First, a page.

Building an international talent pipeline
Employers are increasingly looking beyond borders to recruit the best talents and spur their organisations forward. It is no wonder therefore that more and more companies are becoming global in their HR practices. According to PricewaterhouseCopper’s Annual Global CEO Survey, one of the top strategies CEOs are using to meet talent challenges is deploying more staff on international assignments (59% of executives surveyed cited this strategy).
Boeing is certainly one of these, says Timothy Lynch, Regional HR Director – Asia Pacific, The Boeing Company. “Globally, our supply chain is robust; more than one-third of the 787 Dreamliner aircraft structures are built in Asia,” he points out. “So we look to hire top talent from the region first to create a greater local presence.”
While Asia will continue to have a huge demand for talent, there is a scarcity of good ones and the challenge is to attract, retain and engage, says Achal Agarwal, President, Asia-Pacific, Kimberly-Clark Corporation.
“We ideally want both quick and effective development of talent. However, the reality is that this tends to be difficult to achieve in practice,” he says.
Successful companies typically have their talent management strategies deeply anchored with business reality, where talent management is focused strategically on value-creation and not only transactional in nature.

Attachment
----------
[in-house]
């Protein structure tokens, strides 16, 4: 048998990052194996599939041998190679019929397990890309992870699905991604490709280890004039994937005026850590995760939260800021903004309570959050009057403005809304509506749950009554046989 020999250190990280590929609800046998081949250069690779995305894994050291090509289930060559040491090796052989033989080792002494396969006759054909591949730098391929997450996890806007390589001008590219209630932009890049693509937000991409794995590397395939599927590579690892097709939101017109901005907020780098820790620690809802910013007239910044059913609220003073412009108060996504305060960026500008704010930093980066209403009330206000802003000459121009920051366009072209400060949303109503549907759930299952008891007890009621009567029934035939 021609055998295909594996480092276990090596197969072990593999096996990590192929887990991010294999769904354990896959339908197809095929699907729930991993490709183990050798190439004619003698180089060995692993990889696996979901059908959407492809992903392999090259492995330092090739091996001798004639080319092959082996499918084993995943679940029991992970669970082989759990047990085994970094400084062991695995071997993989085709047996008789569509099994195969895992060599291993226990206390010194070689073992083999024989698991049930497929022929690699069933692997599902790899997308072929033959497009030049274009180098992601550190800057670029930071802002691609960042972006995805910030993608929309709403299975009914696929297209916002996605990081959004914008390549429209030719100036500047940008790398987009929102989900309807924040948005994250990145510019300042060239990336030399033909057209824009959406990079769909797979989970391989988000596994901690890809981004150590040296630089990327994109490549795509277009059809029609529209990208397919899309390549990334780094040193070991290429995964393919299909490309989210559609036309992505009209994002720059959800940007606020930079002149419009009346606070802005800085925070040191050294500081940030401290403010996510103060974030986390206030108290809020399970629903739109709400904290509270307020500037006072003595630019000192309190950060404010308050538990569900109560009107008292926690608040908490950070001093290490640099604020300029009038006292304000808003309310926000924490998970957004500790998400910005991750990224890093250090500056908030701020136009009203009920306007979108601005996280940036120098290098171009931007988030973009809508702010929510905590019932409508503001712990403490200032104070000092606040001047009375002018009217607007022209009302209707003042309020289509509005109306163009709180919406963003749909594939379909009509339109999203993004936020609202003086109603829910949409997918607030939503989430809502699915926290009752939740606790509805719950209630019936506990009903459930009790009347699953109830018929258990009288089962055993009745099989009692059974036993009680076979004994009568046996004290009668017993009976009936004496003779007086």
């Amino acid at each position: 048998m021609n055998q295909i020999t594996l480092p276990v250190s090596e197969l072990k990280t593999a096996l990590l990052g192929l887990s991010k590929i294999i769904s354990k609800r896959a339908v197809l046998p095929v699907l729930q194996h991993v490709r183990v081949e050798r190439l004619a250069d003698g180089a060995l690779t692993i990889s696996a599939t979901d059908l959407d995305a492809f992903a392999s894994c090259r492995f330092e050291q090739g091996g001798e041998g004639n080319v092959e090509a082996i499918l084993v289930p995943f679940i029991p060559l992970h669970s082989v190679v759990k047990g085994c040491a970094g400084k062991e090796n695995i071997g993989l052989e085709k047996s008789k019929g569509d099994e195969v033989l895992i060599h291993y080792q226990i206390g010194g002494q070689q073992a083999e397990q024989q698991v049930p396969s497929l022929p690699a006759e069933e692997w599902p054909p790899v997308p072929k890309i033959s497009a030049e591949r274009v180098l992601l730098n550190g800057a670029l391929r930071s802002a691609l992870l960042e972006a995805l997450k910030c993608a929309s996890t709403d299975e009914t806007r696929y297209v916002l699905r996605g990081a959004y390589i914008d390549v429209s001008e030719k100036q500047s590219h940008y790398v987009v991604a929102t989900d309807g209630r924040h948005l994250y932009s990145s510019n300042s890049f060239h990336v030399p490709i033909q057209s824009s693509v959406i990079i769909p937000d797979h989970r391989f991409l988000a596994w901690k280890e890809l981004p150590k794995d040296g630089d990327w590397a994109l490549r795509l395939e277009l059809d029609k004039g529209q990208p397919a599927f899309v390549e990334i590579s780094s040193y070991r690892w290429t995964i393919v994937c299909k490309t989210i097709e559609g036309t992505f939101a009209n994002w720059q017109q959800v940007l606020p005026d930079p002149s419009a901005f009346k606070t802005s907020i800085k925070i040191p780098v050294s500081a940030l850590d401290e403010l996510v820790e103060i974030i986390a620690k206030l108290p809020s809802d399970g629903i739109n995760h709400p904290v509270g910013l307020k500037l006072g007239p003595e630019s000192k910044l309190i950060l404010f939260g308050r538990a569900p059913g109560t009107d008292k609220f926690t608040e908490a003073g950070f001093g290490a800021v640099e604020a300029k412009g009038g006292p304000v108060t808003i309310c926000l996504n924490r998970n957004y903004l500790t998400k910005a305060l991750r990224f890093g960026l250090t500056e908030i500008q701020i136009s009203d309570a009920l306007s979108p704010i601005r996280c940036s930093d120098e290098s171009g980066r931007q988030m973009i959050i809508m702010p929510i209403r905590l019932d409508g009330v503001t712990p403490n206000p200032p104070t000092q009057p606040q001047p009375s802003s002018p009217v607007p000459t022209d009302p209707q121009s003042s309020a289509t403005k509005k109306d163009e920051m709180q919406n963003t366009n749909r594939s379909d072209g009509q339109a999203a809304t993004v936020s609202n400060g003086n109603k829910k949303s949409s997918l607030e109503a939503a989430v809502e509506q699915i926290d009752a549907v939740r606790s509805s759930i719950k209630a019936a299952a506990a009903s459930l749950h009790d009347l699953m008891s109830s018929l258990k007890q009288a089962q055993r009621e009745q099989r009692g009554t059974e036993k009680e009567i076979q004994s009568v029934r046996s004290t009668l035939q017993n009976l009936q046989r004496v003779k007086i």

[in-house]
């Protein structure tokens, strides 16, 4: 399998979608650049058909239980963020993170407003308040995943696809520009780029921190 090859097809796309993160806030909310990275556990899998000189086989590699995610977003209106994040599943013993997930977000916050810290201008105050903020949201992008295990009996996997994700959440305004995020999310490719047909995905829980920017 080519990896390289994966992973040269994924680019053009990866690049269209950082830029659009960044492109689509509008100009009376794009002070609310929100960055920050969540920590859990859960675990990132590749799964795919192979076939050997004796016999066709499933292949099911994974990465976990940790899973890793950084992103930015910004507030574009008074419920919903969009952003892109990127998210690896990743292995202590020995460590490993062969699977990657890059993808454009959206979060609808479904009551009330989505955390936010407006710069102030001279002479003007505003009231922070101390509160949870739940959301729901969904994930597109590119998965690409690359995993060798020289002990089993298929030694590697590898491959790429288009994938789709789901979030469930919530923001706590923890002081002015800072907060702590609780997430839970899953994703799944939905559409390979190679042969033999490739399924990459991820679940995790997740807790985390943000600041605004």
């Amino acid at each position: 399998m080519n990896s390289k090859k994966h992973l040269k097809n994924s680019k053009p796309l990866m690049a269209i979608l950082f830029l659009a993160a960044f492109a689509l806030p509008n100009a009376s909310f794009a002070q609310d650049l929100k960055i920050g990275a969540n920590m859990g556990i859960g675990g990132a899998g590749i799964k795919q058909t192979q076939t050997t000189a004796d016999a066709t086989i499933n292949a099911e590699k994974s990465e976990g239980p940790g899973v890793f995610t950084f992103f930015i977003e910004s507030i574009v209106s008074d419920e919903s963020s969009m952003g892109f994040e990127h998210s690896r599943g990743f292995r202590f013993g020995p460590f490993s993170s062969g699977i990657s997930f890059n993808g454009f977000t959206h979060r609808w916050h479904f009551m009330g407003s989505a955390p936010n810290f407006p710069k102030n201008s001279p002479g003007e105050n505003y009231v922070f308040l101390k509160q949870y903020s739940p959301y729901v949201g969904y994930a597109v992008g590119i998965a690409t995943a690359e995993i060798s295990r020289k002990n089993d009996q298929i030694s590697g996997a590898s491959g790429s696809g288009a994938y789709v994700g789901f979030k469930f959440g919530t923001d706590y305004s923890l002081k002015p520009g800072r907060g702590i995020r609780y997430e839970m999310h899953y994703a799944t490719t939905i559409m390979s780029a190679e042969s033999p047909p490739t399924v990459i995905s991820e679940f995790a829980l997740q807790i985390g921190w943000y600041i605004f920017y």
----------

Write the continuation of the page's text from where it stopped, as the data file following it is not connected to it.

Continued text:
“They skew towards creating opportunities with relevant experiences for their talent to accelerate their development,” says Agarwal. “Moreover, while talent development and management will be driven at all levels, there is likely to be increased focus on expedited and holistic leadership development at the lower and middle management levels, especially as baby boomers prepare to retire.”
Grooming leaders from within
While there is an increasing demand to recruit skilled and experienced management level employees, one of Boeing’s key philosophies where international talent management is concerned is grooming its own leaders from within.
The Boeing Leadership Centre brings together employees from across the world to learn best practices, network, and gain skills that they can then bring back and implement in their home countries.
“Boeing has been investing tremendous resources in the Boeing Leadership Centre in St Louis in the US, where we have leaders teach other leaders,” says Lynch. “At the Leadership Centre, senior Boeing executives teach at least two classes so that class attendees and future leaders model the behaviour expected of leaders.”
Kimberly-Clark also emphasises the importance of real-life experience and on-the-job learning. “We have a leadership development programme anchored around providing experience, exposure, and education with a 70:20:10 ratio respectively,” says Agarwal. “Our development programme mainly focuses on giving people the opportunity to work on stretch assignments.”
These assignments are actually real-live business situations outside employees’ normal operating environment. These talented individuals also get to interact with leaders who are not necessarily from their country, business unit or function.